Comment by Yhe1

Hi Yhe1. Funny you should ask. A moderator over at the encyclopedic games website 3D Shooter Legends ( just asked me if I could send him my iso of the game, since some of the links are down for it on 3D Shooter Legends. How about this: I’m going to up the game to him so he can get it and post it, and then the link should be active within a few days on that site. If you don’t know the site, it is pretty self-explanatory–searching for the game in the search box will lead you to a description of the game and a download link. If this doesn’t work over the next few days (give the 3DSL guys a chance to post it), then leave me a message here and I can up the game so you can get it somehow.

Comment by wkduffy

Yhe1: I have now uploaded the Inhabited Island: Prisoner of Power iso to 4shared. The link should become available on 3D Shooter Legends as I mentioned before. But I will also put the direct link to the download here. The setup.exe opens a Russian install menu, which you can probably figure out on your own. I think no crack is needed to play (already cracked). Also on the disc is my English translation folder that includes my translation text files and instructions on using the files (overwriting game files). Otherwise, the game is in Russian only. The link is: Let me know if it all works out.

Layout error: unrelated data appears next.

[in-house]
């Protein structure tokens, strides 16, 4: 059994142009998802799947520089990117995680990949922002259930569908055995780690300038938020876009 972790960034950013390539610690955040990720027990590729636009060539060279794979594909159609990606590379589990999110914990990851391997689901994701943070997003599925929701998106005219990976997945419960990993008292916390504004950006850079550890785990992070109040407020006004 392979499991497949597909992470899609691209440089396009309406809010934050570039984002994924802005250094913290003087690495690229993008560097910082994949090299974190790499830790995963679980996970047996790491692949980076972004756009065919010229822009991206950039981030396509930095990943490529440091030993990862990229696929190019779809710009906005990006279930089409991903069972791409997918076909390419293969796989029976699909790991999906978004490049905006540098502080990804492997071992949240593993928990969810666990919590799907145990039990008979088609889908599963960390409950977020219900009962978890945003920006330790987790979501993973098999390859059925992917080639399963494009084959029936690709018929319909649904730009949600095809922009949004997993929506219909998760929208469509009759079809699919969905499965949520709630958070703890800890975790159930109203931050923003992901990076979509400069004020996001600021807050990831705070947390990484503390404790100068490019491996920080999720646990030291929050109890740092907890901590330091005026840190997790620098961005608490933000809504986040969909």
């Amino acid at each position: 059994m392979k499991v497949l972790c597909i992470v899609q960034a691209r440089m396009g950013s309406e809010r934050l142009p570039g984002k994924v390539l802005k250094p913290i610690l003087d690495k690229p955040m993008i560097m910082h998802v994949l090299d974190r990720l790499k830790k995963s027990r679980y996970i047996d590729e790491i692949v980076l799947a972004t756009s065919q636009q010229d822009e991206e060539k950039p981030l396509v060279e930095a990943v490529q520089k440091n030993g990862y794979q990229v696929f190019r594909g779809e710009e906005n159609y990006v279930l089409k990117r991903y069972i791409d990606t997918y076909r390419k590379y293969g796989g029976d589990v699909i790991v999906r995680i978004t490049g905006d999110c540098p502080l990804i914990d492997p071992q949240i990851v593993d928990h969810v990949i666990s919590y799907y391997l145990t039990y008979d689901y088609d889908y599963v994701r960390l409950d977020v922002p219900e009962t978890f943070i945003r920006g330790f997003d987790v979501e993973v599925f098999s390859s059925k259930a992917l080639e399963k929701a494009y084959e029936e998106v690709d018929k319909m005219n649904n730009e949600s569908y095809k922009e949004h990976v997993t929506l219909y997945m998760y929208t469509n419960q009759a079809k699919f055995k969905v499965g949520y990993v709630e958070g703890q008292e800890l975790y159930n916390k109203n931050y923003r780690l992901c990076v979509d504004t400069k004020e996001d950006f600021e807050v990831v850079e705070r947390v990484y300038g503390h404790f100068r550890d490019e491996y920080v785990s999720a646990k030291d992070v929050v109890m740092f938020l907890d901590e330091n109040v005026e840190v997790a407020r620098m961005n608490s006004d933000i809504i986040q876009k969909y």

Comment by wkduffy

Download link at 3DShooterlegends, GONE!

Comment by Dan

Dan: Ach! (Honestly it’s a very iffy “game-like substance” anyway, as I call it, but I know how it is when you really want to see for yourself.) There is a thread on the 3DSL forums to report broken links–did you try that? I’ve found that ScaryFun who runs the entire site, as well as other admins, are all very responsive, especially to broken link requests. Usually they have backups of all the files. If I need to re-upload it, then usually they’d tell me (if it needs to come from me). Well, let me know.

Comment by wkduffy

DAN: If you’re monitoring this, check the 3DSL links again…I messaged the admins to re-up it and at some point in the near future they will become available again.

Comment by wkduffy